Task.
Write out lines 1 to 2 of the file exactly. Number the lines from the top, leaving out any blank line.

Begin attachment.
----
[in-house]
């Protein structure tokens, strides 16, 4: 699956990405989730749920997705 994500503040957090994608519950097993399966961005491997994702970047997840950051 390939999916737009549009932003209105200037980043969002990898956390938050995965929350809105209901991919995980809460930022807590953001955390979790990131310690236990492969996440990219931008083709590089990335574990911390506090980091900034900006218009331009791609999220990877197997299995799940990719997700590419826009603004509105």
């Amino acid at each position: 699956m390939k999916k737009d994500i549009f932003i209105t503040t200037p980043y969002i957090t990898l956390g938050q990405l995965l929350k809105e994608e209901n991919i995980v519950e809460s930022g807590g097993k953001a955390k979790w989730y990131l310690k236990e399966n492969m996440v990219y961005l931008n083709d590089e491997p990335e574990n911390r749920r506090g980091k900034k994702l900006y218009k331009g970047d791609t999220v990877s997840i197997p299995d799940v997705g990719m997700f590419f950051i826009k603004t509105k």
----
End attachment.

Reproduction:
[in-house]
């Protein structure tokens, strides 16, 4: 699956990405989730749920997705 994500503040957090994608519950097993399966961005491997994702970047997840950051 390939999916737009549009932003209105200037980043969002990898956390938050995965929350809105209901991919995980809460930022807590953001955390979790990131310690236990492969996440990219931008083709590089990335574990911390506090980091900034900006218009331009791609999220990877197997299995799940990719997700590419826009603004509105």